The best way to approach the northern Cape frontier zone is via an understanding of the significance of the frontier in South African history. The only way to do this, however, is to come to terms with the concept of the frontier itself, a concept ‘umbilically attached to Frederick Jackson Turner, a historian half a century dead, whose theories have

in Colonial frontiers
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Indigenous–European Encounters in Settler Societies
Editor: Lynette Russell

Cross-cultural encounters produce boundaries and frontiers. This book explores the formation, structure, and maintenance of boundaries and frontiers in settler colonies. The southern nations of Australia, New Zealand and South Africa have a common military heritage as all three united to fight for the British Empire during the Boer and First World Wars. The book focuses on the southern latitudes and especially Australia and Australian historiography. Looking at cross-cultural interactions in the settler colonies, the book illuminates the formation of new boundaries and the interaction between settler societies and indigenous groups. It contends that the frontier zone is a hybrid space, a place where both indigene and invader come together on land that each one believes to be their own. The best way to approach the northern Cape frontier zone is via an understanding of the significance of the frontier in South African history. The book explores some ways in which discourses of a natural, prehistoric Aboriginality inform colonial representations of the Australian landscape and its inhabitants, both indigenous and immigrant. The missions of the London Missionary Society (LMS) in Polynesia and Australia are examined to explore the ways in which frontiers between British and antipodean cultures were negotiated in colonial textuality. The role of the Treaty of Waitangi in New Zealand society is possibly the most important and controversial issue facing modern New Zealanders. The book also presents valuable insights into sexual politics, Aboriginal sovereignty, economics of Torres Strait maritime, and nomadism.

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international history of migration. This volume restores to the historiography agents and opportunists at present excluded by virtue of their nationality, their status, their silence, or through sheer neglect: destitute White Russian refugees, wealthy Baghdadi Jewish merchants, working-class British men, Japanese petty bourgeois traders, German anti-imperialists, French and American citizens, and the indigenous subjects (and agents) of empire – Chinese, Korean and Taiwanese. Imperialism made a wild frontier zone of East Asia, and the story of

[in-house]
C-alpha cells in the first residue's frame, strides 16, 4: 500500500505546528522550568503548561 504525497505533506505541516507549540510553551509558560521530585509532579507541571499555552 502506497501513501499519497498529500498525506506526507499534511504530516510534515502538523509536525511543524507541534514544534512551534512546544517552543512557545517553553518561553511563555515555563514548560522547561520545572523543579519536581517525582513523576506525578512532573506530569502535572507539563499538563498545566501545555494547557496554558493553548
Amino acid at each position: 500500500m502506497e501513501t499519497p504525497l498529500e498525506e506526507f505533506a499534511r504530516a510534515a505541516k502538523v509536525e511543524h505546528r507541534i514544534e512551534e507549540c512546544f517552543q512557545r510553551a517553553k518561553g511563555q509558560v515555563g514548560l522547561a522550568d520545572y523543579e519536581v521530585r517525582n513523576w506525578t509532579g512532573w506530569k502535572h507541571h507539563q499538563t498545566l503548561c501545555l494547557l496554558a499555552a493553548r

in New frontiers
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German encounters abroad, 1798-1914

With an eye to recovering the experiences of those in frontier zones of contact, Savage worlds maps a wide range of different encounters between Germans and non-European indigenous peoples in the age of high imperialism. Examining outbreaks of radical violence as well as instances of mutual co-operation, it examines the differing goals and experiences of German explorers, settlers, travellers, merchants, and academics, and how the variety of projects they undertook shaped their relationship with the indigenous peoples they encountered.

Whether in the Asia-Pacific region, the Americas or Africa, within Germany’s formal empire or in the imperial spaces of other powers, Germans brought with them assumptions about the nature of extra-European peoples. These assumptions were often subverted, disrupted or overturned by their own experience of frontier interactions, which led some Germans to question European ‘knowledge’ of these non-European peoples. Other Germans, however, signally failed to shift from their earlier assumptions about indigenous people and continued to act in the colonies according to their belief in the innate superiority of Europeans.